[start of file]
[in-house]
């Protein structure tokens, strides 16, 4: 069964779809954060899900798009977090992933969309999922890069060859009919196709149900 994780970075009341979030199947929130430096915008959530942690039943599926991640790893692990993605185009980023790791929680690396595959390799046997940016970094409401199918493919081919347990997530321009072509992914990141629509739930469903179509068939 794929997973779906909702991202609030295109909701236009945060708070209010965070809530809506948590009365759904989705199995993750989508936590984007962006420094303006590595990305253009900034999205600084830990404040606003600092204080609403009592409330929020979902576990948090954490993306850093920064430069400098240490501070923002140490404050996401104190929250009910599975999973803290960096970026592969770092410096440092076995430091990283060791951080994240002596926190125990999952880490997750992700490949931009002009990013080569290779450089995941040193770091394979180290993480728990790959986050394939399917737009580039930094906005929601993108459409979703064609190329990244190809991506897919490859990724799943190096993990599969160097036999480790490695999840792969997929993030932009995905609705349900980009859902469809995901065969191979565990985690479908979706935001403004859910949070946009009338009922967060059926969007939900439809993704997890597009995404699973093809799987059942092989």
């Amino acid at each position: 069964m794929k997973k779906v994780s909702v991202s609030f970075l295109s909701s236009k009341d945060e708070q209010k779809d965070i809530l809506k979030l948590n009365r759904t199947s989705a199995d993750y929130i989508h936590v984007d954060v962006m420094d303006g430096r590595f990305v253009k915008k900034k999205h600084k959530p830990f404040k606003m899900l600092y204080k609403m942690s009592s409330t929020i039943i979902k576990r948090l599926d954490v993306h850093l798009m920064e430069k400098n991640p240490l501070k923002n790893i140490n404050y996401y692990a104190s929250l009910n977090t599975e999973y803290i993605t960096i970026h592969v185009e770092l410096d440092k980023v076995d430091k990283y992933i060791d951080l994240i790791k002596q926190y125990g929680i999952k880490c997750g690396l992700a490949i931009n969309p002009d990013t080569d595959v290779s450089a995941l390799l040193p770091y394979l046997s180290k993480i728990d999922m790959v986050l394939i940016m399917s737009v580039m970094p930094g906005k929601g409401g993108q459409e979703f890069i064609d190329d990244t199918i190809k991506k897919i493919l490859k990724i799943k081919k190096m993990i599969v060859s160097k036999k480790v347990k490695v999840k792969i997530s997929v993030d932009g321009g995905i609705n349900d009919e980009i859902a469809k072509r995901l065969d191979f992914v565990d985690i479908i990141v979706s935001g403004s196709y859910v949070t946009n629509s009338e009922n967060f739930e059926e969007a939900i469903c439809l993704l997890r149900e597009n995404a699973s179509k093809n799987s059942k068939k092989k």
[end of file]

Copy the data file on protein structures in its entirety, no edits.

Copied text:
[in-house]
């Protein structure tokens, strides 16, 4: 069964779809954060899900798009977090992933969309999922890069060859009919196709149900 994780970075009341979030199947929130430096915008959530942690039943599926991640790893692990993605185009980023790791929680690396595959390799046997940016970094409401199918493919081919347990997530321009072509992914990141629509739930469903179509068939 794929997973779906909702991202609030295109909701236009945060708070209010965070809530809506948590009365759904989705199995993750989508936590984007962006420094303006590595990305253009900034999205600084830990404040606003600092204080609403009592409330929020979902576990948090954490993306850093920064430069400098240490501070923002140490404050996401104190929250009910599975999973803290960096970026592969770092410096440092076995430091990283060791951080994240002596926190125990999952880490997750992700490949931009002009990013080569290779450089995941040193770091394979180290993480728990790959986050394939399917737009580039930094906005929601993108459409979703064609190329990244190809991506897919490859990724799943190096993990599969160097036999480790490695999840792969997929993030932009995905609705349900980009859902469809995901065969191979565990985690479908979706935001403004859910949070946009009338009922967060059926969007939900439809993704997890597009995404699973093809799987059942092989």
């Amino acid at each position: 069964m794929k997973k779906v994780s909702v991202s609030f970075l295109s909701s236009k009341d945060e708070q209010k779809d965070i809530l809506k979030l948590n009365r759904t199947s989705a199995d993750y929130i989508h936590v984007d954060v962006m420094d303006g430096r590595f990305v253009k915008k900034k999205h600084k959530p830990f404040k606003m899900l600092y204080k609403m942690s009592s409330t929020i039943i979902k576990r948090l599926d954490v993306h850093l798009m920064e430069k400098n991640p240490l501070k923002n790893i140490n404050y996401y692990a104190s929250l009910n977090t599975e999973y803290i993605t960096i970026h592969v185009e770092l410096d440092k980023v076995d430091k990283y992933i060791d951080l994240i790791k002596q926190y125990g929680i999952k880490c997750g690396l992700a490949i931009n969309p002009d990013t080569d595959v290779s450089a995941l390799l040193p770091y394979l046997s180290k993480i728990d999922m790959v986050l394939i940016m399917s737009v580039m970094p930094g906005k929601g409401g993108q459409e979703f890069i064609d190329d990244t199918i190809k991506k897919i493919l490859k990724i799943k081919k190096m993990i599969v060859s160097k036999k480790v347990k490695v999840k792969i997530s997929v993030d932009g321009g995905i609705n349900d009919e980009i859902a469809k072509r995901l065969d191979f992914v565990d985690i479908i990141v979706s935001g403004s196709y859910v949070t946009n629509s009338e009922n967060f739930e059926e969007a939900i469903c439809l993704l997890r149900e597009n995404a699973s179509k093809n799987s059942k068939k092989k």